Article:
The Chancellor during his latest Budget introduced a new Lifetime ISA designed to help those under 40 save towards their retirement or a first home.
Under the scheme, savers will be able to deposit up to £4,000 each year, and receive a government bonus of 25 per cent, or £1,000 a year, in return.
Savers will benefit from the bonus if they use some or all of the money to buy their first home, or keep it until they are 60, to support their retirement income.
Anyone between the ages of 18 and 40 can open a Lifetime ISA and put savings into it up until their 50th birthday.
The new ISA will be available from April 2017 and there will be no maximum monthly contribution.
Savers can save as much as they want each month, but will only receive the bonus on the first £4,000 a year.
Accounts are limited to one per person rather than one per home, allowing two first-time buyers to receive the bonus when buying together.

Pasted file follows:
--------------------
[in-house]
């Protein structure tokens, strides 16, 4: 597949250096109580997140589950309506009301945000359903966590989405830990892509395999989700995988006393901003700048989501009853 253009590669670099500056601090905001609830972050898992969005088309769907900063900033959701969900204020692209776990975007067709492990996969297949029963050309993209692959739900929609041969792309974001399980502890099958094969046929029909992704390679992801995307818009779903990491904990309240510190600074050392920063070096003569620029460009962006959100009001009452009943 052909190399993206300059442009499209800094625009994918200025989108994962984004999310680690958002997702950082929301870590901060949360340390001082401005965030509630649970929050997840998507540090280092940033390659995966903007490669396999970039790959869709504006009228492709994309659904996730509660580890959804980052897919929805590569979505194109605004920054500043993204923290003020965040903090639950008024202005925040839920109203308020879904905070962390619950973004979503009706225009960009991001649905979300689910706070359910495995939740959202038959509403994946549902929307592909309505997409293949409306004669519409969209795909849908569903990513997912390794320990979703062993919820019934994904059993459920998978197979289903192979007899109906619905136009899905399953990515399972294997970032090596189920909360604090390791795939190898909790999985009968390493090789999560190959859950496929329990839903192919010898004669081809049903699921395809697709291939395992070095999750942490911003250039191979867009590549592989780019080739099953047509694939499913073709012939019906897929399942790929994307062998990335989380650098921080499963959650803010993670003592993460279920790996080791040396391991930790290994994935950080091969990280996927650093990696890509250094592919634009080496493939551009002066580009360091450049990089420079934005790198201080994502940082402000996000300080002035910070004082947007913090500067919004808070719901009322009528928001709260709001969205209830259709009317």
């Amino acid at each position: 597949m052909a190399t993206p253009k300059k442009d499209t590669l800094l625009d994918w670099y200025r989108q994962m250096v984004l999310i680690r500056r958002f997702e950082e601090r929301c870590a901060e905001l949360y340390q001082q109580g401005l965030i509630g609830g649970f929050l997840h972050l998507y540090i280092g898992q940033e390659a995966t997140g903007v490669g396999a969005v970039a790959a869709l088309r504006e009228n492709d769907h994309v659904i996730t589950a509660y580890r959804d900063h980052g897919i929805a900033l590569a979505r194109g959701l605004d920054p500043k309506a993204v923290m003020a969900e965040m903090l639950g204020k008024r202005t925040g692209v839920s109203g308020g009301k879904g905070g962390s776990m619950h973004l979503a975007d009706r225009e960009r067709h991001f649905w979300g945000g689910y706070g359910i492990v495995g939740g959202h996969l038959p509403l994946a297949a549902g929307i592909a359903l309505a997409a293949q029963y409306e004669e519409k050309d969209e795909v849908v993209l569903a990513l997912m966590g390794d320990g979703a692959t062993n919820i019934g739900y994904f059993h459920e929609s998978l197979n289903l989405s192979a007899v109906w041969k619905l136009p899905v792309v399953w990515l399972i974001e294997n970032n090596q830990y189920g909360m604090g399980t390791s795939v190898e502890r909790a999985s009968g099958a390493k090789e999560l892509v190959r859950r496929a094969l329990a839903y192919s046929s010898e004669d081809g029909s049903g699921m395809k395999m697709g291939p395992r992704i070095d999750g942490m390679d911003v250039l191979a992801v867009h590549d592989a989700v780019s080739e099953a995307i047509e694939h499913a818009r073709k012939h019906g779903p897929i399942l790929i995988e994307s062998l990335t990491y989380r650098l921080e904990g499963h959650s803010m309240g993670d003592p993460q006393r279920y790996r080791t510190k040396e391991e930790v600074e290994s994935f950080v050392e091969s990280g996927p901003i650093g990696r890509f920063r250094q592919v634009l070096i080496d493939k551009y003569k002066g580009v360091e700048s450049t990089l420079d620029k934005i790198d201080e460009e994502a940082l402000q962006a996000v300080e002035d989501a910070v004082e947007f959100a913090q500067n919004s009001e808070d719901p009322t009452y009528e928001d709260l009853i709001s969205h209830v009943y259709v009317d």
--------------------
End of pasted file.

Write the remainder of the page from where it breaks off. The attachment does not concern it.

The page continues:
Those with a Help to Buy ISA can transfer those savings into the Lifetime ISA in 2017, or continue saving into both, but couples will only be able to use the bonus from one of the ISA types to buy a house.
After a saver’s 60th birthday they will be able take out all of the savings tax-free. However, should a person wish to withdraw the money before they turn 60, they will lose the government bonus and any interest or growth on this. They will also have to pay a five per cent charge.
The Lifetime ISA has been met with a mixed response and some experts have accused the government of laying the foundations for a more comprehensive Pension ISA, which may one day, replace or support the national state pension.
Former pensions minister Steve Webb, said: “Just at the point that millions of under-40s have started pension saving for the first time, the Chancellor has set up a rival product which risks causing mass confusion.
“Young workers have had some of the lowest opt-out rates when they have been enrolled into workplace pensions, yet the Chancellor’s desire for a shiny new initiative could undermine the huge progress which has just been made in ensuring young workers have savings for retirement.
“We also wonder whether the Lifetime ISA will lead more people to direct savings towards a property, leaving less money for pension savings. So, as with all investments, savers should read the small print.”
Link: Lifetime ISA Fact Sheet